As shown in FIG. 10, the side portions 14,15 of the package blank extending laterally beyond the napkins are then folded around the napkins with their overlapping edges bonded together by means of a hot melt bead 16. The package blank thus wrapped around a number of napkins is finally welded together at 17 between each single napkin, and may simultaneously be cut off to form individual one-piece packages each suitably having a perforation 18 along which the package can be conveniently opened for taking out the napkin contained therein. After removal of the napkin, the package can be readily enlarged by the accordion pleat 11, located in one wall of the empty bag, being stretched open.
FIGS. 12 and 13 illustrte two variations of the embodiment shown in FIGS. 9-11, the only distinction being the different design of their accordion pleats 11.
FIGS. 14-16 illustrate still another embodiment of the inventive package and the method of manufacturing it.
According to the last-mentioned embodiment, a relatively widely dimensioned package blank 2 is continuously fed along a conveyor belt (not shown), uniformly spaced sanitary napkins 1 being superimposed, as shown in FIG. 14, along the package blank and with the binder beads 12 of the napkins in abutting contact with an area of the blank 2 coated with a release agent, said area being located at least in the proximity of the blank center while extending in the longitudinal direction of the blank. Thereafter the package blank is folded as shown in FIG. 15 along with the individual napkins, and is then welded and cut between adjacent napkins in order to form detached one-piece packages.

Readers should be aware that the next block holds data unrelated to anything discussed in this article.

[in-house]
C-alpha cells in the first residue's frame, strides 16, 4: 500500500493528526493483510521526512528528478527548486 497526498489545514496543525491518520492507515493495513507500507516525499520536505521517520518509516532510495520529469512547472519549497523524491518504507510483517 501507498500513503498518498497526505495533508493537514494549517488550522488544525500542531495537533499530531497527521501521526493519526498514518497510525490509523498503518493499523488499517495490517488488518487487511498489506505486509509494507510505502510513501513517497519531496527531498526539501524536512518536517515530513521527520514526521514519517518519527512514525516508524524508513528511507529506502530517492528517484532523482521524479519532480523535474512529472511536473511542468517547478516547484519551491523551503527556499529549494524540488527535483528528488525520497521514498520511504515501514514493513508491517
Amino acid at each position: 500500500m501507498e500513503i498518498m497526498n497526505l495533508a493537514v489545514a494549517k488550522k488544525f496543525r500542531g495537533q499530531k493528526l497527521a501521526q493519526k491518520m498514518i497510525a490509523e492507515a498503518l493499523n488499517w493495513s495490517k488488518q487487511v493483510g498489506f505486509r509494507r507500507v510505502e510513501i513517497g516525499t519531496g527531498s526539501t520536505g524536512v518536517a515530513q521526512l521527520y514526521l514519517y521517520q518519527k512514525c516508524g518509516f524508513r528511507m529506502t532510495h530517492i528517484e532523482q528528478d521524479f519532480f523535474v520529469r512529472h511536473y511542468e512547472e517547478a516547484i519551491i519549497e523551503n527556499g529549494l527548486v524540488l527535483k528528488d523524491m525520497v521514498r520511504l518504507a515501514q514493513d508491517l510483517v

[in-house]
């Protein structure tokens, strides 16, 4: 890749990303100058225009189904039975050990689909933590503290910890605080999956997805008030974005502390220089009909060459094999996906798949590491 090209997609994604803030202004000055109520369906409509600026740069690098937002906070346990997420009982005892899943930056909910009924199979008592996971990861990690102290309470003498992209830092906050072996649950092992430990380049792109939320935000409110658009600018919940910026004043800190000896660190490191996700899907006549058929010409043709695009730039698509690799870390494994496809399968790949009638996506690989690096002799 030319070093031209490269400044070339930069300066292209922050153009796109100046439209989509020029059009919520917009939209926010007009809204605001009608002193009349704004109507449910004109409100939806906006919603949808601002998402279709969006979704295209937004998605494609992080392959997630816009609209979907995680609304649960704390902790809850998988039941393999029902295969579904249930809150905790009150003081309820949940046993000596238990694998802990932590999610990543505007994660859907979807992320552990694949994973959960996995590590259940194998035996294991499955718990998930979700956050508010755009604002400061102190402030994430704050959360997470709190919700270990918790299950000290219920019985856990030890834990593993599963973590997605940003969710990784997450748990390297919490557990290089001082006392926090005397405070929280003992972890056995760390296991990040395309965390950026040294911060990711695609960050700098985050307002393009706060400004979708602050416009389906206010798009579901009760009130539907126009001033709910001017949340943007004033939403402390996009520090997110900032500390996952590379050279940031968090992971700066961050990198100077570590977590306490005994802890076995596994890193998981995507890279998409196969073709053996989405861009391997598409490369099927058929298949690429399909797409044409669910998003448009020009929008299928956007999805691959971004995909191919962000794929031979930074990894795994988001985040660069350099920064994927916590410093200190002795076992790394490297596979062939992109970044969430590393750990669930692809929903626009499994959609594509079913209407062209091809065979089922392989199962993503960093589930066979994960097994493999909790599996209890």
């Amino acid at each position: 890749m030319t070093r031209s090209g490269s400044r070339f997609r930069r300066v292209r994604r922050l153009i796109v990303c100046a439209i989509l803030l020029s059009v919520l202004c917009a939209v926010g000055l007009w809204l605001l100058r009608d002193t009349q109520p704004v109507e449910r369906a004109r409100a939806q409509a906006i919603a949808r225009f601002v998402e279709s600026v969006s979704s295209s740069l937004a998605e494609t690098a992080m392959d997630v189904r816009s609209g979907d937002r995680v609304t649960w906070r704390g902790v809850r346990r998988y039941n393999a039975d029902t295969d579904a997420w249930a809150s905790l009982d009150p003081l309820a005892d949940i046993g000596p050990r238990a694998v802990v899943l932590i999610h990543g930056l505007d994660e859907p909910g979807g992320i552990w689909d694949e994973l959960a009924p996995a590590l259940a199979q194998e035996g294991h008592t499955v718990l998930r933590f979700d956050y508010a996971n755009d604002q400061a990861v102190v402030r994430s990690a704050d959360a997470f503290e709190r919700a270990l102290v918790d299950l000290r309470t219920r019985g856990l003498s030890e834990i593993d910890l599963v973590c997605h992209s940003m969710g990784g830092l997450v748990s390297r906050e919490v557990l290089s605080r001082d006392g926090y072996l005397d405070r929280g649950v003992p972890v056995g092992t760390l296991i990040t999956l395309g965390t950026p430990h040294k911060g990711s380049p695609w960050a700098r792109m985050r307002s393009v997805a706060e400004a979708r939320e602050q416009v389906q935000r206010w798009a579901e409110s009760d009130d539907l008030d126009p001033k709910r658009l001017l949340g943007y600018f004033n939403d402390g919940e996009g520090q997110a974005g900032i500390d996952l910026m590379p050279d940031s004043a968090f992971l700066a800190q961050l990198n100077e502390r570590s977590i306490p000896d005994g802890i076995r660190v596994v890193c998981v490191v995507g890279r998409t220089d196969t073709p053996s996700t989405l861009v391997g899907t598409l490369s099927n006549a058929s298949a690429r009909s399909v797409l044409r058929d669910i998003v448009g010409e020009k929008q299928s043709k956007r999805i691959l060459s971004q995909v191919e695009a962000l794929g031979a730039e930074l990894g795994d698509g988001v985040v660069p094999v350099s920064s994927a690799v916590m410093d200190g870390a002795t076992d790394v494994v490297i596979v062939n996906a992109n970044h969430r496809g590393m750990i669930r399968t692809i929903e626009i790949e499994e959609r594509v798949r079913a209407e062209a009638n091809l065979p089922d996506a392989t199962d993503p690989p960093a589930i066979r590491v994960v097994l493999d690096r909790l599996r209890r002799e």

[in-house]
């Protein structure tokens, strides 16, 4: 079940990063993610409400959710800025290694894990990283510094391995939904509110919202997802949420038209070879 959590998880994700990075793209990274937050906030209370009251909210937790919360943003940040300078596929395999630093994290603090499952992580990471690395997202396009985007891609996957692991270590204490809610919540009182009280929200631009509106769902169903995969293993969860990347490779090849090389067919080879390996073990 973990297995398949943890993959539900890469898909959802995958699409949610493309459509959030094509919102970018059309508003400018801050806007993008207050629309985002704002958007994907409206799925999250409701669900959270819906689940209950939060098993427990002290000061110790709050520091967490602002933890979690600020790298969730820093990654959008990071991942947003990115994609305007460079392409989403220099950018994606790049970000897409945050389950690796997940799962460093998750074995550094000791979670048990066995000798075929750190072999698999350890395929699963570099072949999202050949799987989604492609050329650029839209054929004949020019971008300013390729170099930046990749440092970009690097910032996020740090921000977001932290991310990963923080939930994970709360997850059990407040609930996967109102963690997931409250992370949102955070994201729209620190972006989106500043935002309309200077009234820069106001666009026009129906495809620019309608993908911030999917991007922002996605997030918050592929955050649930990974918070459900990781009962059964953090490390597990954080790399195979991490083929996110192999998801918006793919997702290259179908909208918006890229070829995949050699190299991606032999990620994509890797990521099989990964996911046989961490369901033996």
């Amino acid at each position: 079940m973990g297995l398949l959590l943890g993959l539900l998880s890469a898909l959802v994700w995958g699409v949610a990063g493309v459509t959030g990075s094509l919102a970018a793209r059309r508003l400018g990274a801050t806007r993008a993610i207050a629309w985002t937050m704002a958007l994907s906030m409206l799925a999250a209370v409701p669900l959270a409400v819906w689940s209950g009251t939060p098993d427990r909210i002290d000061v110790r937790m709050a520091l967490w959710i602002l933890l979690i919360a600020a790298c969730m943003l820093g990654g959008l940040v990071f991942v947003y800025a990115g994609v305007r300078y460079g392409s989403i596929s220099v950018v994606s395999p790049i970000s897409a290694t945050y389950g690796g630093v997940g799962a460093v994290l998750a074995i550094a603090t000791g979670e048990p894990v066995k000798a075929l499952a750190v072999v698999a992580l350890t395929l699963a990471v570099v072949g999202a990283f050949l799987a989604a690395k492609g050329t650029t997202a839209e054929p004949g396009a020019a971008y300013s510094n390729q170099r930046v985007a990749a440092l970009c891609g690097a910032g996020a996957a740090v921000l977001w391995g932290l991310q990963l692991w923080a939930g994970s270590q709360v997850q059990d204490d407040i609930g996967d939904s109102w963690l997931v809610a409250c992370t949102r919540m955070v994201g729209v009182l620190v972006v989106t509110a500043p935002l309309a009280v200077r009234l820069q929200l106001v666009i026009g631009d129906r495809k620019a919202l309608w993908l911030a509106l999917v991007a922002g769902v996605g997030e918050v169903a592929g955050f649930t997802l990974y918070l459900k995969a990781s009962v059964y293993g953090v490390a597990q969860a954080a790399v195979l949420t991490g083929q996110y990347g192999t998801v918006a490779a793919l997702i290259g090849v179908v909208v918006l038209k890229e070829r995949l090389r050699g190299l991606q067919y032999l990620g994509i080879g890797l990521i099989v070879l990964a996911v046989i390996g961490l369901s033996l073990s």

As can be seen particularly clearly in FIG. 15, the bottom portion of the packing blank 2 folded around the napkins extends a bit 19 further out laterally than does the top portion, and to this extended area there is applied a hot melt bead 20. The blank portions extending beyond the napkins are folded in over said napkins, whereafter the package is sealed to the condition shown in FIG. 16 by means of the hot melt bead 20. When opening the package thus produced there is obained a larger bag which can be utilized as a service bag for a used napkin.
The invention is not restricted to the exemplary embodiments described in the foregoing, since a plurality of modifications are conceivable within the scope of the following claims.
For example, packages similar to those embodied as shown in FIGS. 3 and 4 could be performed otherwise than set forth above with reference to FIGS. 1 and 2. Using as a basis a plastic web having the same width in relation to the width of the napkins as that shown in FIG. 1 it would be possible, instead of folding and sealing the parcel as described with reference to FIG. 2, to weld or glue together the napkin side edges and the packing blank, subsequent to folding the packing blank and the napkin around the transverse center line of the napkin, so as to obtain a very large bag in relation to the napkin. The portions of the bag thus extending laterally beyond the napkin could then be folded into the space between the two halves of the folded napkin in order to accomplish a package similar to that shown in FIG. 3.
The package illustrated in FIG. 3 could naturally also be achieved by inserting a folded napkin right into the center of the wide bag the portions of which extending beyond the napkin then being folded in between the napkin halves for obtaining a package of the kind disclosed in FIG. 3.